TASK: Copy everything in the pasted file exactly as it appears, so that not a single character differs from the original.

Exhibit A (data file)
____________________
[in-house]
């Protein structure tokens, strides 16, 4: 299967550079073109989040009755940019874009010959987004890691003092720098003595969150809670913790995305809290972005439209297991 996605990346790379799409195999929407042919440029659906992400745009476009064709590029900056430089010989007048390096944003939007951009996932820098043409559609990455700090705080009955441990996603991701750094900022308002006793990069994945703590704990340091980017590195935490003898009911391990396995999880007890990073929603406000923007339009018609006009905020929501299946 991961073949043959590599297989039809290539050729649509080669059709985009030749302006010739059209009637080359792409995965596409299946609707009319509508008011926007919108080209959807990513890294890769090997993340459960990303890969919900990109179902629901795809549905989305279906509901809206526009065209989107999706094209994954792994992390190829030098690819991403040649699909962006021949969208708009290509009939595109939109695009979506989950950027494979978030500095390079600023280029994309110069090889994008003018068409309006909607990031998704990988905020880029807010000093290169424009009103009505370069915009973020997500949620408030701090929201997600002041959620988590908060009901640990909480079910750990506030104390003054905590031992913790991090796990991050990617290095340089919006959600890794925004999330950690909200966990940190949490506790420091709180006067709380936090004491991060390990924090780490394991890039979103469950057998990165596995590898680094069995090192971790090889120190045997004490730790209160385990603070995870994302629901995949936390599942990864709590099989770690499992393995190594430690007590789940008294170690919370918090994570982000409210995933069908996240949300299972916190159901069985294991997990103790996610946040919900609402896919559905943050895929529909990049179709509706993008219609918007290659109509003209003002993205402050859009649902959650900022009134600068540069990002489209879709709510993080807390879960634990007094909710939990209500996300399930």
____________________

[in-house]
């Protein structure tokens, strides 16, 4: 299967550079073109989040009755940019874009010959987004890691003092720098003595969150809670913790995305809290972005439209297991 996605990346790379799409195999929407042919440029659906992400745009476009064709590029900056430089010989007048390096944003939007951009996932820098043409559609990455700090705080009955441990996603991701750094900022308002006793990069994945703590704990340091980017590195935490003898009911391990396995999880007890990073929603406000923007339009018609006009905020929501299946 991961073949043959590599297989039809290539050729649509080669059709985009030749302006010739059209009637080359792409995965596409299946609707009319509508008011926007919108080209959807990513890294890769090997993340459960990303890969919900990109179902629901795809549905989305279906509901809206526009065209989107999706094209994954792994992390190829030098690819991403040649699909962006021949969208708009290509009939595109939109695009979506989950950027494979978030500095390079600023280029994309110069090889994008003018068409309006909607990031998704990988905020880029807010000093290169424009009103009505370069915009973020997500949620408030701090929201997600002041959620988590908060009901640990909480079910750990506030104390003054905590031992913790991090796990991050990617290095340089919006959600890794925004999330950690909200966990940190949490506790420091709180006067709380936090004491991060390990924090780490394991890039979103469950057998990165596995590898680094069995090192971790090889120190045997004490730790209160385990603070995870994302629901995949936390599942990864709590099989770690499992393995190594430690007590789940008294170690919370918090994570982000409210995933069908996240949300299972916190159901069985294991997990103790996610946040919900609402896919559905943050895929529909990049179709509706993008219609918007290659109509003209003002993205402050859009649902959650900022009134600068540069990002489209879709709510993080807390879960634990007094909710939990209500996300399930």